A guest post by Ramon Terrell.
To be honest, there are many things and many moments that make me love what I do and what I am. There are aspects of being an author that are great, such as the freedom to set up my own schedule, or work from any location in the world. It’s an excuse to research topics I find interesting, as well as go to the movies or play video games as an educational experience on top of entertainment.
Being an author is one of the most rewarding endeavors I have ever engaged in, and though it is hard work, just as with any profession, the rewards so far outweigh the difficult times that they are as easily forgotten as a cold once you’re healthy and running again.
But moments are something different. Unlike aspects of a profession that are a constant, moments are something that are fleeting, and often powerful. Sometimes moments can be inspirational, or enlightening, or even life-changing.
One powerful moment that I will never forget, was actually shared by an amazing fantasy author by the name of Tracy Hickman. (If you haven’t watched the video, do yourself a favor and watch it.) The story he imparted was the stuff of legend among our craft, and will leave you struggling not to shed a tear.
Now, while I don’t have a story, or moment, nearly as powerful as Tracy’s, I do have a few in my little newbie writer’s box. One such memory was the day a reader told me that my battle scenes reminded him of R A Salvatore’s. To say that I am a huge Salvatore fanboy would be the biggest understatement of the decade, so to have a reader tell me that anything of mine reminded him of my favorite author, was both humbling and, quite frankly, arm pump inducing. (I may have shouted a couple “YEAH’s!” in the privacy of my home)
Another moment that made me sit back and bask in my love of being an author was when a reader recently told me that he was a huge Terry Brooks fan, and that he really enjoyed my most recent epic fantasy novel, Unleashed. I can’t begin to describe what it feels like as a relatively new author to have someone mention your work alongside the work of the legends of your genre. And while I do not consider myself a Terry Brooks, or an R A Salvatore, that a fan would think of me in relation to them was an amazing and humbling feeling.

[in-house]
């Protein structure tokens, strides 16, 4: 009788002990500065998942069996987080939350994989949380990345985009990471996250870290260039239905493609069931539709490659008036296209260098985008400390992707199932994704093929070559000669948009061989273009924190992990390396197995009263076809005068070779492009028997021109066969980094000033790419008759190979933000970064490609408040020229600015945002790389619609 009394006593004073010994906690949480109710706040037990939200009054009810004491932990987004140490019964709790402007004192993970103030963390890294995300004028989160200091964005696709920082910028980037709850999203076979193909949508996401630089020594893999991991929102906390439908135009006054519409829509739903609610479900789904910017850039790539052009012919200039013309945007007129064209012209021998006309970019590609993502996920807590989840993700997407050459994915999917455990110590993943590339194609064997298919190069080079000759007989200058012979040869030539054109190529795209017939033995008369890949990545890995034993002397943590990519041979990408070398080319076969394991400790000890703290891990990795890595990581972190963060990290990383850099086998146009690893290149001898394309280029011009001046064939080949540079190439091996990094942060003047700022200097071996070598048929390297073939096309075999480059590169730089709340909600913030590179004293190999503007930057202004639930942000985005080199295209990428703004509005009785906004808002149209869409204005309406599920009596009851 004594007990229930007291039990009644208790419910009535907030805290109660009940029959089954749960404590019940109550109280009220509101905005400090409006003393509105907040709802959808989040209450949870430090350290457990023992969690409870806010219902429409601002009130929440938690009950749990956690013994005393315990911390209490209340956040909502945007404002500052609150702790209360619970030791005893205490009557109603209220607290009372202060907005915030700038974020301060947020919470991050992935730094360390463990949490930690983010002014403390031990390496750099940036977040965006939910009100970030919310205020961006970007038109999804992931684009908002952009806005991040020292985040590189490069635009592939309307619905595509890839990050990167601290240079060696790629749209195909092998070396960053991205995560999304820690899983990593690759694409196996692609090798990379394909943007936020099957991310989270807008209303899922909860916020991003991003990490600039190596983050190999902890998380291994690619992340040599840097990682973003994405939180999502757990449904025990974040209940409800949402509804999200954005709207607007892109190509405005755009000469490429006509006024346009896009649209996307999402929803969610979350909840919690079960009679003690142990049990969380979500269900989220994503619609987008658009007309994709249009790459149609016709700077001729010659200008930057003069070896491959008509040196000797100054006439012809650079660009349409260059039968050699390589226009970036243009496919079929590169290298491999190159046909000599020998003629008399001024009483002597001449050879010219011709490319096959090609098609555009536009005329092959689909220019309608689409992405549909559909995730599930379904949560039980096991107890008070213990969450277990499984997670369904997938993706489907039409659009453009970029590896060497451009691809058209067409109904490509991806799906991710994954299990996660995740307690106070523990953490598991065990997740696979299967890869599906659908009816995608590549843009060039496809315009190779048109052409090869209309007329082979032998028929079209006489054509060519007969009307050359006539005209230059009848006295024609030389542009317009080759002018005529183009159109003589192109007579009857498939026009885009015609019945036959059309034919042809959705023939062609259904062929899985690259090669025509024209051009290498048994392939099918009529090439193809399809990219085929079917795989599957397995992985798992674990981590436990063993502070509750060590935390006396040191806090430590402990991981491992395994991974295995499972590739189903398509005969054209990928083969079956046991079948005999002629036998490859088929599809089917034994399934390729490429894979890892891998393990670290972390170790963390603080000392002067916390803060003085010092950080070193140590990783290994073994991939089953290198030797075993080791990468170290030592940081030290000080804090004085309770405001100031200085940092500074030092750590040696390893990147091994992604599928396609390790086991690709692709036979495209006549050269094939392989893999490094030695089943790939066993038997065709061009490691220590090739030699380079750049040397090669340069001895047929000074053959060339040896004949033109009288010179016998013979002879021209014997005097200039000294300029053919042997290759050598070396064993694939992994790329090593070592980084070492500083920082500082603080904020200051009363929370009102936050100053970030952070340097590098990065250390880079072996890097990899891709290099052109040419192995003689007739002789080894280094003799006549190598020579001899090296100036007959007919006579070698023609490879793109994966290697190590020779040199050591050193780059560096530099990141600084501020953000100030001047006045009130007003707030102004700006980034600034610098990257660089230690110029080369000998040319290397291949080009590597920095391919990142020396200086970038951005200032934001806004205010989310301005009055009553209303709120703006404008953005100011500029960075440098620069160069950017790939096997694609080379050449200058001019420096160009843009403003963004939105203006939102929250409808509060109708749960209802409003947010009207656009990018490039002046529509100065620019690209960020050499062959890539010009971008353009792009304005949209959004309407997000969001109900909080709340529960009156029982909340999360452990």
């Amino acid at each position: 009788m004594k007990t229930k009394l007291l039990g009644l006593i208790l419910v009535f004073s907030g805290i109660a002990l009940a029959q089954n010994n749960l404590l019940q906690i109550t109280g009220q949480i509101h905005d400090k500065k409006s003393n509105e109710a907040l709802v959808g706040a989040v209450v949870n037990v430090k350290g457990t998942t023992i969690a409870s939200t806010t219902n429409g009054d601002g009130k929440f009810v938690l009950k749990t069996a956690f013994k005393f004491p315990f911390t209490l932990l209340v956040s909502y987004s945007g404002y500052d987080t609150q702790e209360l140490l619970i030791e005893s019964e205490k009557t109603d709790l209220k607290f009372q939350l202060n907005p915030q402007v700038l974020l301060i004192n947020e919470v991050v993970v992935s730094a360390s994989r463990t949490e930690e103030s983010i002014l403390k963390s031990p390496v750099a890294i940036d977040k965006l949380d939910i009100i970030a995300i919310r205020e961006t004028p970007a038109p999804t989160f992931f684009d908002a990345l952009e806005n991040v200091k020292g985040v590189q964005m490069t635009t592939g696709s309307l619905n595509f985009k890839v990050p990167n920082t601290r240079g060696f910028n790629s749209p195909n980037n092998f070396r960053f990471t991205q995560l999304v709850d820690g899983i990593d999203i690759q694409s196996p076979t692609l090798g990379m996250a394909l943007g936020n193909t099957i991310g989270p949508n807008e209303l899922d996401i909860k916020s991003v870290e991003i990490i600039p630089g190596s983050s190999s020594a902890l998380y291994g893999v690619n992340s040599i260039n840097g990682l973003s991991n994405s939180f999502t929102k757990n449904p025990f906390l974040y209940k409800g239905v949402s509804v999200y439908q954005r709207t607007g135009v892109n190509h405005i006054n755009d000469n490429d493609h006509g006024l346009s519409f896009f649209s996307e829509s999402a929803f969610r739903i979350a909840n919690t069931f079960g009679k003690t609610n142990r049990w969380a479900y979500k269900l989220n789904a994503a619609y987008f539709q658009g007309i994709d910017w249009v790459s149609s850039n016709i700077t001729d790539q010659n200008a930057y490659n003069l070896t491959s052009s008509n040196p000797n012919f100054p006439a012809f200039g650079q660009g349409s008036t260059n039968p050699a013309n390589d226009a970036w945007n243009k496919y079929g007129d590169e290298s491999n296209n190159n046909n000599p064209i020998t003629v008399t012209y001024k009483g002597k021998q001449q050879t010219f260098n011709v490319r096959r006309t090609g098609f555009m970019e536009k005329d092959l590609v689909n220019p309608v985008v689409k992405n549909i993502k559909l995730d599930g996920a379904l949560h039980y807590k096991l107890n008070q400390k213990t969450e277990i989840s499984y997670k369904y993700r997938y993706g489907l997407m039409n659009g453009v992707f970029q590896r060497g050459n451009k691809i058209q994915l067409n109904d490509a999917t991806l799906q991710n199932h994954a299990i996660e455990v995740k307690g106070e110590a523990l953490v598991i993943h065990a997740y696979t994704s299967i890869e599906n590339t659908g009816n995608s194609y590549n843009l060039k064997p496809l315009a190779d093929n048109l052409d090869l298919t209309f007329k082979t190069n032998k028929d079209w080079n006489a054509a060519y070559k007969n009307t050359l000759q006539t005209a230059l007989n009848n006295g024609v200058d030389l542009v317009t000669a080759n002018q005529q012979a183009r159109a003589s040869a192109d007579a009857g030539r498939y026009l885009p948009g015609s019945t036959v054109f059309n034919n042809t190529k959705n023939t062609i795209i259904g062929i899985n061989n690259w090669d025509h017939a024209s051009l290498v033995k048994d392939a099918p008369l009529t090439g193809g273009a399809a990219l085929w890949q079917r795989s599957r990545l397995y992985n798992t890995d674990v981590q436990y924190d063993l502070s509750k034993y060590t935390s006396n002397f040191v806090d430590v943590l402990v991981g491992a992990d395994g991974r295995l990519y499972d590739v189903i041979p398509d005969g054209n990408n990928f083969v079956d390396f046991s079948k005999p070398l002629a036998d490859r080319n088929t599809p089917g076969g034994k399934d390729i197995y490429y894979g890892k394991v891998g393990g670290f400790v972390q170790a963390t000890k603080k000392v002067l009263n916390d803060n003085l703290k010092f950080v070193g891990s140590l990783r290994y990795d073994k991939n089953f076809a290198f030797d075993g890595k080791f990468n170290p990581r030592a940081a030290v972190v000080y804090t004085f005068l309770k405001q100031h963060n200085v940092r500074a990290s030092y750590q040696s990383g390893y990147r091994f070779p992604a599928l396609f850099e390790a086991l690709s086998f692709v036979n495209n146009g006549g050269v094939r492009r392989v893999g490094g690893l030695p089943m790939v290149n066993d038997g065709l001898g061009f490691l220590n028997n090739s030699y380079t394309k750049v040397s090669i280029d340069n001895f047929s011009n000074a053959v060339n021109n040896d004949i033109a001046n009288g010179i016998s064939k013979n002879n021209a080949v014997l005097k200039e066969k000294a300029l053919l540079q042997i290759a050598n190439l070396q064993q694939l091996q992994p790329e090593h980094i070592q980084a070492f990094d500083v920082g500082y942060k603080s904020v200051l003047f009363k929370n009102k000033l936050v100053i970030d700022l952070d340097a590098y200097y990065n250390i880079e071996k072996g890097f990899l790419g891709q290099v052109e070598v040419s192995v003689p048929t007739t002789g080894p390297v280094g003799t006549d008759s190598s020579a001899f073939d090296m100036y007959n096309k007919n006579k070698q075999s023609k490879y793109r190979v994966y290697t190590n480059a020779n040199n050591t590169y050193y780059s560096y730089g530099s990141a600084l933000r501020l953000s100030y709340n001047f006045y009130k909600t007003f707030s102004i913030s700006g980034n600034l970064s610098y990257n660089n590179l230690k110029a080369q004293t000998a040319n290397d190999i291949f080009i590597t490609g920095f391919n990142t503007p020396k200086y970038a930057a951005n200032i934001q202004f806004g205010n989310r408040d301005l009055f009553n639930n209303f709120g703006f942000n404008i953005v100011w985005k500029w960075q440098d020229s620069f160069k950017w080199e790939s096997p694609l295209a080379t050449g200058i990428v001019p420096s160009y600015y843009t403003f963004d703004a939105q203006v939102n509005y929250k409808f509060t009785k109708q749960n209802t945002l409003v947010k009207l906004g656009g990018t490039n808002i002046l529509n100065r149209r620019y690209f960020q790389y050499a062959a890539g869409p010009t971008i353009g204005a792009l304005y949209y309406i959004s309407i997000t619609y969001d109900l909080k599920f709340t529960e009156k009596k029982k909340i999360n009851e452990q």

Of all the special moments I’ve had that make me love what I do, two come strongest to mind. First was when a reader chuckled and said she was pleasantly surprised at how strong and powerful my female characters are, and that it seemed to her that they were more powerful than the guys, without it being heavy-handed or forced.
Anyone who knows me, knows that I love powerful female characters. A well written powerful female character that uses her strengths to greatest effect is something I never get tired of, and I think this reflects in my work.
The second moment was one that touched me deeply, though she may not have realized it. It was a simply thing, a simple unconscious gesture that really made my day, and made me love being an author.
I was talking to a reader who had just purchased Revenire, the final book in the Hunter’s Moon vampire series. After I signed the book, she told me she couldn’t wait to jump into it, then she smiled and held the book to her chest and wrapped her arms around it.
You see, when we hold something to our chest in a hug-like gesture, it is us holding something close to our heart. We don’t hold things of little value close to the heart. You don’t hold a bottle or castor oil, or a pair of smelly socks to your chest and wrap your arms around them. You don’t hold a can of cola or a bag of fries (maybe some do) close to your heart. But what you do hold close to the heart is something you value.
We hold great memories and feelings close to the heart. We hold all that is positive and welcome, and joy inducing close to our hearts. So for that reader to wrap her arms around that book and hold it against her chest, close to her heart, that was a silent way of saying that she felt that book was going to give her great joy, great entertainment, and great memories. I was honored and (again) humbled, and to be frank, thought it was pretty doggone cool.
So for me, aside from constantly being humbled, (grin) moments like these, when a reader expresses their love for my work, and the subtle gestures they make when interacting with one of my books, to expressing the enjoyment and inspiration they’ve gained from them, are the things that make me love what I do, and serve as a constant reminder of how blessed I am to be able to touch people in such a profound way.
Guest Writer Bio: R. J. Terrell was instantly a lover of fantasy the day he opened R. A. Salvatore’s: The Crystal Shard. Years (and many devoured books) later he decided to put pen to paper for his first novel. After a bout with aching carpals, he decided to try the keyboard instead, and the words began to flow. When not writing, he enjoys reading, videogames, and long walks with his wife around Stanley Park in Vancouver BC.